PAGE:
Could end-of-life care be getting worse?

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Emily Mongan
Emily Mongan

It's easy to assume end-of-life care in this country is improving. After all, more people than expected began taking advantage of Medicare-covered end-of-life care consultations with their physicians last year. Sign up for any long-term care conference and you're bound to find at least one session on palliative or end-of-life services.

With more providers and patients than ever focusing on palliative and hospice care, shouldn't the quality improve at least a little bit?

Not necessarily, according to a research letter published Monday in JAMA Internal Medicine. The research aimed at studying racial disparities in end-of-life care areas, which past investigations have identified.

Results of the new survey, carried out by researchers at the University of Washington-Seattle, found no significant difference in end-of-life care between white or black Medicare beneficiaries.

The study found some differences — black patients were more likely to die in a hospital, and were less likely to use hospice services in their final month of life — but over all, quality ratings were fairly even between the two groups.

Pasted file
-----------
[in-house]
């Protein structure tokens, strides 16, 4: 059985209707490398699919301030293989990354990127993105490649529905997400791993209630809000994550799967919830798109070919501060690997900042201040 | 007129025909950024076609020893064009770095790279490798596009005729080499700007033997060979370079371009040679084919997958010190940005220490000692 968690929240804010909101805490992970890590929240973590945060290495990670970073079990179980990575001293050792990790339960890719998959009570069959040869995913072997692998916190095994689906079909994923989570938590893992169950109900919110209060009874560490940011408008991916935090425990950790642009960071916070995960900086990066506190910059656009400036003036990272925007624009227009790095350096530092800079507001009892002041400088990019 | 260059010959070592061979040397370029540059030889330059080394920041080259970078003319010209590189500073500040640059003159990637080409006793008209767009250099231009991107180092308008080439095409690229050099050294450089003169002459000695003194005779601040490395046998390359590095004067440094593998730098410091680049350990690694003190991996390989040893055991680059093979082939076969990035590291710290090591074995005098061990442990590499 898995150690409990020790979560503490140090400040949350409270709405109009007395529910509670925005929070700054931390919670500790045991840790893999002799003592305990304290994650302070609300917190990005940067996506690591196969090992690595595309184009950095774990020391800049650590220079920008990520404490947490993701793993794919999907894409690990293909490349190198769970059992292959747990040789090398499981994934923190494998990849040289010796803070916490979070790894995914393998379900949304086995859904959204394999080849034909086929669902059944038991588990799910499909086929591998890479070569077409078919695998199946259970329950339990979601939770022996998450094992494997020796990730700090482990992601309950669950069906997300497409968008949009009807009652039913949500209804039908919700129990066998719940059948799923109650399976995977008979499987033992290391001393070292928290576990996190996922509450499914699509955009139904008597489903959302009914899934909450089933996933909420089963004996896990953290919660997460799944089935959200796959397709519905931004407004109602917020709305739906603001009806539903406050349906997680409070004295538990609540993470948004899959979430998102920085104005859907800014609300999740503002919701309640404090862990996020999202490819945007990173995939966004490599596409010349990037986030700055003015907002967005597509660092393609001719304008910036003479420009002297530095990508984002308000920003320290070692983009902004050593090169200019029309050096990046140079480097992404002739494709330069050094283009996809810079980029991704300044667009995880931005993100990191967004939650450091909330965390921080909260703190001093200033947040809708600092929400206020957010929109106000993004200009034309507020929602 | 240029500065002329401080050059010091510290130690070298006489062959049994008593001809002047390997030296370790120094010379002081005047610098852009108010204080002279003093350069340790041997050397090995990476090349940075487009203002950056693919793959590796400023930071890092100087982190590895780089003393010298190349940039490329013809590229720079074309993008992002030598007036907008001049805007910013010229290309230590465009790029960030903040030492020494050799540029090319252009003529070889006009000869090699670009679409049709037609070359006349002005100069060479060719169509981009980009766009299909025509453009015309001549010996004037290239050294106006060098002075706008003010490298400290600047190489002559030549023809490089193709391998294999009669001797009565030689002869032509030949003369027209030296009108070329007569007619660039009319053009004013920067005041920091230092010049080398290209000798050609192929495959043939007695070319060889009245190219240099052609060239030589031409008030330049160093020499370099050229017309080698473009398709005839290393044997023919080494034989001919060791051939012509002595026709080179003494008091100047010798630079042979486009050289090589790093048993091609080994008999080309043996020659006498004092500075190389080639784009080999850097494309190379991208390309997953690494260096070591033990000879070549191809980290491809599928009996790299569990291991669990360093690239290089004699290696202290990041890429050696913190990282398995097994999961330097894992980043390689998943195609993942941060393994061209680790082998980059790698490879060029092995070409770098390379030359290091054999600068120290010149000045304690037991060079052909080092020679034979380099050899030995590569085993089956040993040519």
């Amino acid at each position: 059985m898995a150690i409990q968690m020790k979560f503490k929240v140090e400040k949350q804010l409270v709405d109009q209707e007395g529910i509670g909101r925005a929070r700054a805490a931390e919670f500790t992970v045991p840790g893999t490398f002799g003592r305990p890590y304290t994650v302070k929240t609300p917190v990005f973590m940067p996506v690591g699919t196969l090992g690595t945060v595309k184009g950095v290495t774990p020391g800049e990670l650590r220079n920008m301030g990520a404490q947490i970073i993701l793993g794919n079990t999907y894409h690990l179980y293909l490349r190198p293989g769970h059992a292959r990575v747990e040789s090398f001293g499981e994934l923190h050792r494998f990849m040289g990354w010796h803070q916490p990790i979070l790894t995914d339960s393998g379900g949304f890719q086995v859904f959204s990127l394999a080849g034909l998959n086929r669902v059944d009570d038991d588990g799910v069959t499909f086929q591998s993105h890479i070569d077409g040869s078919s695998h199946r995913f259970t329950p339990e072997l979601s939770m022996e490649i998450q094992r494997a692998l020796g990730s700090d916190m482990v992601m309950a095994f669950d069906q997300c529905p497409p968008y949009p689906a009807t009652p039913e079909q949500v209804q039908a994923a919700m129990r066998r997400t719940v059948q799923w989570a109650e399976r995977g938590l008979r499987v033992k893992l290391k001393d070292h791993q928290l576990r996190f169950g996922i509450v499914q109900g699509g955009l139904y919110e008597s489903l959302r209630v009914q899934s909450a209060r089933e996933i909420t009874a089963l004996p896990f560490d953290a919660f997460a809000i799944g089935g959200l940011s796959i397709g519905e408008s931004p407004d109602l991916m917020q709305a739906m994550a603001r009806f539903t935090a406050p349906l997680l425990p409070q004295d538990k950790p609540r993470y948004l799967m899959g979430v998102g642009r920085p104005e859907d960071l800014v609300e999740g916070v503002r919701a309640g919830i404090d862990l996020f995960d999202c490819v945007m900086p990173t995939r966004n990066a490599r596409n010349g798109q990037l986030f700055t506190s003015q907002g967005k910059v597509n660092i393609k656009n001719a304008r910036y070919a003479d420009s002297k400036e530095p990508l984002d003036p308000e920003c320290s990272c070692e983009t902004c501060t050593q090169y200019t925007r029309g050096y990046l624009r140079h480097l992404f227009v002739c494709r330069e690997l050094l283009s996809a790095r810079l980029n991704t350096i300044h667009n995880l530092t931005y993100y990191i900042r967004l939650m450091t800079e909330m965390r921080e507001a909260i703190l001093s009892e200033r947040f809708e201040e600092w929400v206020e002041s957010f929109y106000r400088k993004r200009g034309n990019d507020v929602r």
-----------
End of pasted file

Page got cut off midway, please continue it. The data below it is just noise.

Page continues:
But among both black and white patients, one trend did emerge: less than half of the patient family members who responded to the survey reported that their loved one had received excellent end-of-life care. One-fifth of the respondents also noted that they weren't always kept informed about the patient's care or condition.

The fact that patients' family members rated their loved ones' care only somewhere between good and poor, instead of very good or excellent, “adds to previously reported concerns that the quality of end-of-life care may be worsening for older people in general and suggests that improvements are needed for all patients in the United States,” the study's authors wrote.

As discussions on end-of-life care and advanced directives continue, bear in mind this survey's results and the value of the services you may be providing — before this sector of the healthcare industry suffers from a case of quantity over quality.

Follow Staff Writer Emily Mongan @emmongan.






Daily Editors' Notes

McKnight's Daily Editors' Notes features commentary on the latest in long-term care news and issues. Entries are written by Editorial Director John O'Connor, Editor James M. Berklan, Senior Editor Elizabeth Newman and Staff Writer Emily Mongan.

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